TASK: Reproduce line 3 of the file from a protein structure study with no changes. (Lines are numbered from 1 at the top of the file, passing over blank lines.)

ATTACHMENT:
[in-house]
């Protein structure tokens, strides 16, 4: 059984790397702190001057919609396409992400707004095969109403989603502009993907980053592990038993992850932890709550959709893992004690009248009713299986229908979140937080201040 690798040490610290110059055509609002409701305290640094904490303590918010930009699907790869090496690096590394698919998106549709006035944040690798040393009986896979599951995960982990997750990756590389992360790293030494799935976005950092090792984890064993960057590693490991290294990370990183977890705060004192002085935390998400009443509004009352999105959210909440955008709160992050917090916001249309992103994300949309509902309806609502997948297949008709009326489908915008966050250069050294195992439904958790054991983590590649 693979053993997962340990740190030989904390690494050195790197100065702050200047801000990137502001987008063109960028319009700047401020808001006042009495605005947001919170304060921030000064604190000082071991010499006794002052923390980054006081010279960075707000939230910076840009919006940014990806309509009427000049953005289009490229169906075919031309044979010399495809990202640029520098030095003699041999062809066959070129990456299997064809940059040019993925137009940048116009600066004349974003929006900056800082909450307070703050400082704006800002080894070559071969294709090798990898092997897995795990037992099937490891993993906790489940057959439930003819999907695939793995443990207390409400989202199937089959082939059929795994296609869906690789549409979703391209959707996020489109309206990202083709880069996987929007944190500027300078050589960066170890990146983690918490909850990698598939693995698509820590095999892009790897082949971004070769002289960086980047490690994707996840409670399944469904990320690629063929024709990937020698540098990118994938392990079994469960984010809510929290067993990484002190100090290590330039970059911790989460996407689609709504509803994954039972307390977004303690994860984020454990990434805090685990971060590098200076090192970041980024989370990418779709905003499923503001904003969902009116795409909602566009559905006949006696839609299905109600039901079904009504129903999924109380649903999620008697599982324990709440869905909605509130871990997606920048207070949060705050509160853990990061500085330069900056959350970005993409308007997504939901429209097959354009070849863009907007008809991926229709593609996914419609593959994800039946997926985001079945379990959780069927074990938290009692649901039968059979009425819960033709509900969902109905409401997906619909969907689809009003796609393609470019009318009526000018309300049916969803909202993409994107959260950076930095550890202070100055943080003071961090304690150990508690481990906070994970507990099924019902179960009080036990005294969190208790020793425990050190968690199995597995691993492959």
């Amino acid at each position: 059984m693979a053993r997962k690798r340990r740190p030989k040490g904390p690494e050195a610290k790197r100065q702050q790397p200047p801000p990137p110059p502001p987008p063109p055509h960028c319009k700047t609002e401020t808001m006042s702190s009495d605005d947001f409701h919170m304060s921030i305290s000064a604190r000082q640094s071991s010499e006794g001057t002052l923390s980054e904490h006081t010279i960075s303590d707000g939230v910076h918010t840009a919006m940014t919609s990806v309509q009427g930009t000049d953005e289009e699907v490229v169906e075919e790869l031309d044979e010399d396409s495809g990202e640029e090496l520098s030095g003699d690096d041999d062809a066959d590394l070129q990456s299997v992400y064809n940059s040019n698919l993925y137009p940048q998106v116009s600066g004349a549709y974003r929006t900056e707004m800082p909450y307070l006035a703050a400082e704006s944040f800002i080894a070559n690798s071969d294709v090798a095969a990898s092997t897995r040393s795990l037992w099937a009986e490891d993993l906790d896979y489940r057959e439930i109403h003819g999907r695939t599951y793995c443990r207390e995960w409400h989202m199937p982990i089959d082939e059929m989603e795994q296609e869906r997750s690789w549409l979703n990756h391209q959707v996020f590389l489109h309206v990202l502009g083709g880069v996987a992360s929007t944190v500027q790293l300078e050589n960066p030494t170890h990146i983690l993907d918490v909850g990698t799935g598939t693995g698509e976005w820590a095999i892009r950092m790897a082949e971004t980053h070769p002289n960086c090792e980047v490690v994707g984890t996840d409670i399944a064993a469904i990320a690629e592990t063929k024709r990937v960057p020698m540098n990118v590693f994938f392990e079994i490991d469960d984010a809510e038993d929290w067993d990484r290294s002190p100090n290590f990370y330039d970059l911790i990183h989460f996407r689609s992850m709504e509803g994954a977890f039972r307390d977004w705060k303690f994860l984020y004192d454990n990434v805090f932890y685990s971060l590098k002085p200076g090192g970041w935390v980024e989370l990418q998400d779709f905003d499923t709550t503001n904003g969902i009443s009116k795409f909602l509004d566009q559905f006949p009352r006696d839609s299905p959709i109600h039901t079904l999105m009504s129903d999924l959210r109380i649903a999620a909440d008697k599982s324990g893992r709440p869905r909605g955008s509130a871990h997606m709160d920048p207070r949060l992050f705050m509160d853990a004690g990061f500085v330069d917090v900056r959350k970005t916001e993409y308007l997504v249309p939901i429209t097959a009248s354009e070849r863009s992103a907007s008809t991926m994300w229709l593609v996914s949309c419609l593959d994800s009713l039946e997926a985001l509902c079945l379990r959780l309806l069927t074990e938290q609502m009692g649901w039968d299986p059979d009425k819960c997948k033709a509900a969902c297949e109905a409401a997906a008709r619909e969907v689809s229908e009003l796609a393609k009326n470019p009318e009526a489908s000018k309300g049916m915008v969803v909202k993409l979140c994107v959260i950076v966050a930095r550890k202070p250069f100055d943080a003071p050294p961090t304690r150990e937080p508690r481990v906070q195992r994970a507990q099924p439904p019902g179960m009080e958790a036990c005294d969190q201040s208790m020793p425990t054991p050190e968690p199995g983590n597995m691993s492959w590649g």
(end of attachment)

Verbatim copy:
């Amino acid at each position: 059984m693979a053993r997962k690798r340990r740190p030989k040490g904390p690494e050195a610290k790197r100065q702050q790397p200047p801000p990137p110059p502001p987008p063109p055509h960028c319009k700047t609002e401020t808001m006042s702190s009495d605005d947001f409701h919170m304060s921030i305290s000064a604190r000082q640094s071991s010499e006794g001057t002052l923390s980054e904490h006081t010279i960075s303590d707000g939230v910076h918010t840009a919006m940014t919609s990806v309509q009427g930009t000049d953005e289009e699907v490229v169906e075919e790869l031309d044979e010399d396409s495809g990202e640029e090496l520098s030095g003699d690096d041999d062809a066959d590394l070129q990456s299997v992400y064809n940059s040019n698919l993925y137009p940048q998106v116009s600066g004349a549709y974003r929006t900056e707004m800082p909450y307070l006035a703050a400082e704006s944040f800002i080894a070559n690798s071969d294709v090798a095969a990898s092997t897995r040393s795990l037992w099937a009986e490891d993993l906790d896979y489940r057959e439930i109403h003819g999907r695939t599951y793995c443990r207390e995960w409400h989202m199937p982990i089959d082939e059929m989603e795994q296609e869906r997750s690789w549409l979703n990756h391209q959707v996020f590389l489109h309206v990202l502009g083709g880069v996987a992360s929007t944190v500027q790293l300078e050589n960066p030494t170890h990146i983690l993907d918490v909850g990698t799935g598939t693995g698509e976005w820590a095999i892009r950092m790897a082949e971004t980053h070769p002289n960086c090792e980047v490690v994707g984890t996840d409670i399944a064993a469904i990320a690629e592990t063929k024709r990937v960057p020698m540098n990118v590693f994938f392990e079994i490991d469960d984010a809510e038993d929290w067993d990484r290294s002190p100090n290590f990370y330039d970059l911790i990183h989460f996407r689609s992850m709504e509803g994954a977890f039972r307390d977004w705060k303690f994860l984020y004192d454990n990434v805090f932890y685990s971060l590098k002085p200076g090192g970041w935390v980024e989370l990418q998400d779709f905003d499923t709550t503001n904003g969902i009443s009116k795409f909602l509004d566009q559905f006949p009352r006696d839609s299905p959709i109600h039901t079904l999105m009504s129903d999924l959210r109380i649903a999620a909440d008697k599982s324990g893992r709440p869905r909605g955008s509130a871990h997606m709160d920048p207070r949060l992050f705050m509160d853990a004690g990061f500085v330069d917090v900056r959350k970005t916001e993409y308007l997504v249309p939901i429209t097959a009248s354009e070849r863009s992103a907007s008809t991926m994300w229709l593609v996914s949309c419609l593959d994800s009713l039946e997926a985001l509902c079945l379990r959780l309806l069927t074990e938290q609502m009692g649901w039968d299986p059979d009425k819960c997948k033709a509900a969902c297949e109905a409401a997906a008709r619909e969907v689809s229908e009003l796609a393609k009326n470019p009318e009526a489908s000018k309300g049916m915008v969803v909202k993409l979140c994107v959260i950076v966050a930095r550890k202070p250069f100055d943080a003071p050294p961090t304690r150990e937080p508690r481990v906070q195992r994970a507990q099924p439904p019902g179960m009080e958790a036990c005294d969190q201040s208790m020793p425990t054991p050190e968690p199995g983590n597995m691993s492959w590649g």